"I'm not saying they're all perfect angels," he says. The guides at his company, Three Rivers Resort, ask tourists to pipe down when they pass through private land. "Is there noise? Yeah, people talk," Mr. Schumacher says, but he insists it isn't obnoxious.

Moreover, his operating permit limits him to two hours a day of rafting on this particular stretch of the Taylor. The way he figures it, fishermen should be able to put up with that.

Indeed, they should be happy to put up with it, he says, since rafting creates jobs and generates about $140 million of economic activity in the state each summer.

"Everyone can co-exist," Mr. Schumacher says soothingly.

That remains to be seen.

Girding for the ultimate splashdown, landowners along the Taylor have threatened to sue paddlers who float through their land this summer.

To protect the rafters, state Rep. Kathleen Curry introduced a bill that would guarantee the right to float—and even to bump into riverbanks—on private property. Her bill passed the House with bipartisan support but was gutted in the Senate; so far, there's no sign the two chambers will reconcile.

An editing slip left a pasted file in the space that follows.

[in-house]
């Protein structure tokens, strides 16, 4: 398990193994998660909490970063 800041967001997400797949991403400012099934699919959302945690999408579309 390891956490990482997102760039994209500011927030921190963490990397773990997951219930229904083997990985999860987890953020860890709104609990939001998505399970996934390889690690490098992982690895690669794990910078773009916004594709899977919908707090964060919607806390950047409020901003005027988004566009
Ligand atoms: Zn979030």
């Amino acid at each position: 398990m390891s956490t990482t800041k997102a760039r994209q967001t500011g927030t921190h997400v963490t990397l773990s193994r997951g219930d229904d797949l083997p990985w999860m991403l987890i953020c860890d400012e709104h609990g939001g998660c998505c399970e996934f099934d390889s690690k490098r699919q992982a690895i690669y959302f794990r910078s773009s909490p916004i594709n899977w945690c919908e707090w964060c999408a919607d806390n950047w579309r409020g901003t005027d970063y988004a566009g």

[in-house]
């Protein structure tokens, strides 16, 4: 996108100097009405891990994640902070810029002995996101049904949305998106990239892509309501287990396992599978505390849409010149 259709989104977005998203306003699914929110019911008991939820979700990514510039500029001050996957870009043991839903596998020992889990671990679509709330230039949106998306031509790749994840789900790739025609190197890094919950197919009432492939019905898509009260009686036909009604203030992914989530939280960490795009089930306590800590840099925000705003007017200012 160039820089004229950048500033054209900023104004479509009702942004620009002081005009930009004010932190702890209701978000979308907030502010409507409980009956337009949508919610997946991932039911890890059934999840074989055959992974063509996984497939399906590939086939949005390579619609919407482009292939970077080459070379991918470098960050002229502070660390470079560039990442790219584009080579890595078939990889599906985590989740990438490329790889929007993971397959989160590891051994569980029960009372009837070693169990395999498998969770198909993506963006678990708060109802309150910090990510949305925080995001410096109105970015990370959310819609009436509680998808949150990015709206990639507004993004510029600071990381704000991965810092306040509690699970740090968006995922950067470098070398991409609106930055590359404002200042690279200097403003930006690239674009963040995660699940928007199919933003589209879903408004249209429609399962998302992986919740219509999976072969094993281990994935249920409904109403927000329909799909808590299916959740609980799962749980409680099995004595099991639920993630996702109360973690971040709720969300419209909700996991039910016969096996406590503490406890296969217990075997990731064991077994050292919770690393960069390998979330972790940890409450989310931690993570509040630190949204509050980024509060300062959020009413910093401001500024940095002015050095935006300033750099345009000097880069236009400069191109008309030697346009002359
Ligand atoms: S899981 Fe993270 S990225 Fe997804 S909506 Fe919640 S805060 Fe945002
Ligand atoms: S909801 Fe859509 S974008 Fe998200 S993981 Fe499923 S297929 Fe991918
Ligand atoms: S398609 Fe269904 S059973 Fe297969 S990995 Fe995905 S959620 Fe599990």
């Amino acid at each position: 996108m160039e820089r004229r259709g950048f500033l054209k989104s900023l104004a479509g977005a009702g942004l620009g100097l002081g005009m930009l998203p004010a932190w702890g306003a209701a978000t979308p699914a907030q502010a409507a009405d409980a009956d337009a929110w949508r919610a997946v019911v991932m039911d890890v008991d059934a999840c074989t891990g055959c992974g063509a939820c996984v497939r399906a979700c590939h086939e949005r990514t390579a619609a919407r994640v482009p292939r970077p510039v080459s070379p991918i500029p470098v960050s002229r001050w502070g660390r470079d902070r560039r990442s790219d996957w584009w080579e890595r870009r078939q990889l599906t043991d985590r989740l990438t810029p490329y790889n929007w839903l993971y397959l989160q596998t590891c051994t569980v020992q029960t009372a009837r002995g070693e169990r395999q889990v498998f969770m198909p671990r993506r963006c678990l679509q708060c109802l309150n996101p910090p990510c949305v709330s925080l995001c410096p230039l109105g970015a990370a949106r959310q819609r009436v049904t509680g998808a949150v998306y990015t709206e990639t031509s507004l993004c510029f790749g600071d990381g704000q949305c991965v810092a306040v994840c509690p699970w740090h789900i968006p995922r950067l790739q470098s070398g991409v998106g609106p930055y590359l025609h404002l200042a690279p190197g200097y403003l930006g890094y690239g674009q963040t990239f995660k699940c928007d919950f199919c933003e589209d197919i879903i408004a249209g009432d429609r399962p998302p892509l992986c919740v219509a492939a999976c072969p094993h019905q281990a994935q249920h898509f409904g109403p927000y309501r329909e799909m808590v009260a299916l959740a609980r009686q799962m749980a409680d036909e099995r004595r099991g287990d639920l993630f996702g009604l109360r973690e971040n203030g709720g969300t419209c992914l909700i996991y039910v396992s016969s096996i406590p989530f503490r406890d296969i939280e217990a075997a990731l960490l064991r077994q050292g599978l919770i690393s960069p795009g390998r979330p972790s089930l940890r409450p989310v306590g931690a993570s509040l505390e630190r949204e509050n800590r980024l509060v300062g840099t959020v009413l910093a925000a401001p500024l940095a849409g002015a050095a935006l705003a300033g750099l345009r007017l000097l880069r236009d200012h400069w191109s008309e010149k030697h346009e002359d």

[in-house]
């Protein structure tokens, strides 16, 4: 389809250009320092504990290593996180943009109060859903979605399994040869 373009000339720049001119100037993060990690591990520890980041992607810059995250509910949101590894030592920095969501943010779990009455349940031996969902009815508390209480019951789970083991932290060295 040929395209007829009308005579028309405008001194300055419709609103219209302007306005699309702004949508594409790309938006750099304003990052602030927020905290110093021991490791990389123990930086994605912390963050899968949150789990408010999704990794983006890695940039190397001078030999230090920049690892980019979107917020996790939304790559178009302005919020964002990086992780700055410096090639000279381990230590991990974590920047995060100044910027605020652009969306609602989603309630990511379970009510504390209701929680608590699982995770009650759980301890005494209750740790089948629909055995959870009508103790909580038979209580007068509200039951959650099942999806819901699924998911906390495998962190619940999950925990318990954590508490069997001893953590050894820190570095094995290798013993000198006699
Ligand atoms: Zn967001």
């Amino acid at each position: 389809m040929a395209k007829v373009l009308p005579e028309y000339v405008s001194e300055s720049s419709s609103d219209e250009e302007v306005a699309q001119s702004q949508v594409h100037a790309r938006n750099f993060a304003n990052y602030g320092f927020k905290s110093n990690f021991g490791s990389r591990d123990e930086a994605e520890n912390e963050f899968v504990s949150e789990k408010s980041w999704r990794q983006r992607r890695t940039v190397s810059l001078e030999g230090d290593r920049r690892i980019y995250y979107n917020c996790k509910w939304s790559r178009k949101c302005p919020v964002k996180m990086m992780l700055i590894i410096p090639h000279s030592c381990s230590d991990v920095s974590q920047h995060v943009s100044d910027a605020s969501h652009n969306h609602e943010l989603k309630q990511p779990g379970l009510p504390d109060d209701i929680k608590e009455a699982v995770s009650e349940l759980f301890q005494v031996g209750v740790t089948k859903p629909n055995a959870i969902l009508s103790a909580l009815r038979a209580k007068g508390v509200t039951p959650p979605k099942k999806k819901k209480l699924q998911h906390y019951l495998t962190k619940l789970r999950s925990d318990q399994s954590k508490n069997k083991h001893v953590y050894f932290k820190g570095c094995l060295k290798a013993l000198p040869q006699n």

With the legislature at an impasse, both sides have drafted a slew of potential ballot initiatives. Each side plans to test its formulations with voters, then settle on an initiative or two to back. It takes 76,000 signatures to get a measure on the November ballot.

Meanwhile, Mr. Roberts is readying his property, Harmel's Ranch Resort, for the summer season. The resort offers rock climbing, horseback riding—and, yes, white-water rafting, on the long stretches of the Taylor River that run through a national forest.

But Mr. Roberts says his livelihood depends on marketing his dude ranch as a peaceful retreat, an escape from the splashing, sunburned hordes.

"There's nothing wrong with rafting," he says. "But it's not as popular as fishing."

Media Source: 
Wall Street Journal